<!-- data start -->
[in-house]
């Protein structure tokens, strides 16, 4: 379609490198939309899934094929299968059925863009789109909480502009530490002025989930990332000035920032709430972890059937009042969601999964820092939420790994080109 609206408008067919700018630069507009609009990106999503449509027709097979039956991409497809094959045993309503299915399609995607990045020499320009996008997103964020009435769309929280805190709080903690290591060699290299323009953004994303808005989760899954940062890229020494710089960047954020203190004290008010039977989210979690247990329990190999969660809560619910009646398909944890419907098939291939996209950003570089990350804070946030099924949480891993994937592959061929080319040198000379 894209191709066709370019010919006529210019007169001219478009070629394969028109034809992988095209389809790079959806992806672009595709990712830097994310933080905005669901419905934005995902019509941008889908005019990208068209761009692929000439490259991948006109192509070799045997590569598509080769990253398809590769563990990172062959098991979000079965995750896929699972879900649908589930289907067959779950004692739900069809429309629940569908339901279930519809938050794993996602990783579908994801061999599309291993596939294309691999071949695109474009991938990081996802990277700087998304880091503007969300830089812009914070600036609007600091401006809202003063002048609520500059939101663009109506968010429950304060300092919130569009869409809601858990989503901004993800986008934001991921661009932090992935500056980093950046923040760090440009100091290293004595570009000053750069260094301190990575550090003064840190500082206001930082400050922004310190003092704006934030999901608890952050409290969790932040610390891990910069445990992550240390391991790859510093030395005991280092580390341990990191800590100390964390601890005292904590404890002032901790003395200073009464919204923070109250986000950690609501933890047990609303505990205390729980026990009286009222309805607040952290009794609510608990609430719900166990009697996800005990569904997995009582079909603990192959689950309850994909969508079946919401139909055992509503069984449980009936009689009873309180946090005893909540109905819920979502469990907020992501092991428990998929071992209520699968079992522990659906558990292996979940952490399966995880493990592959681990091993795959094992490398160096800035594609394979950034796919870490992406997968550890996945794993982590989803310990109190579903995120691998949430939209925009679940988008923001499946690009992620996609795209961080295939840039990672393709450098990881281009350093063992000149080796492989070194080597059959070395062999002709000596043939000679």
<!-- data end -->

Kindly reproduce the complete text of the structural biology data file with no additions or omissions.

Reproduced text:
[in-house]
């Protein structure tokens, strides 16, 4: 379609490198939309899934094929299968059925863009789109909480502009530490002025989930990332000035920032709430972890059937009042969601999964820092939420790994080109 609206408008067919700018630069507009609009990106999503449509027709097979039956991409497809094959045993309503299915399609995607990045020499320009996008997103964020009435769309929280805190709080903690290591060699290299323009953004994303808005989760899954940062890229020494710089960047954020203190004290008010039977989210979690247990329990190999969660809560619910009646398909944890419907098939291939996209950003570089990350804070946030099924949480891993994937592959061929080319040198000379 894209191709066709370019010919006529210019007169001219478009070629394969028109034809992988095209389809790079959806992806672009595709990712830097994310933080905005669901419905934005995902019509941008889908005019990208068209761009692929000439490259991948006109192509070799045997590569598509080769990253398809590769563990990172062959098991979000079965995750896929699972879900649908589930289907067959779950004692739900069809429309629940569908339901279930519809938050794993996602990783579908994801061999599309291993596939294309691999071949695109474009991938990081996802990277700087998304880091503007969300830089812009914070600036609007600091401006809202003063002048609520500059939101663009109506968010429950304060300092919130569009869409809601858990989503901004993800986008934001991921661009932090992935500056980093950046923040760090440009100091290293004595570009000053750069260094301190990575550090003064840190500082206001930082400050922004310190003092704006934030999901608890952050409290969790932040610390891990910069445990992550240390391991790859510093030395005991280092580390341990990191800590100390964390601890005292904590404890002032901790003395200073009464919204923070109250986000950690609501933890047990609303505990205390729980026990009286009222309805607040952290009794609510608990609430719900166990009697996800005990569904997995009582079909603990192959689950309850994909969508079946919401139909055992509503069984449980009936009689009873309180946090005893909540109905819920979502469990907020992501092991428990998929071992209520699968079992522990659906558990292996979940952490399966995880493990592959681990091993795959094992490398160096800035594609394979950034796919870490992406997968550890996945794993982590989803310990109190579903995120691998949430939209925009679940988008923001499946690009992620996609795209961080295939840039990672393709450098990881281009350093063992000149080796492989070194080597059959070395062999002709000596043939000679």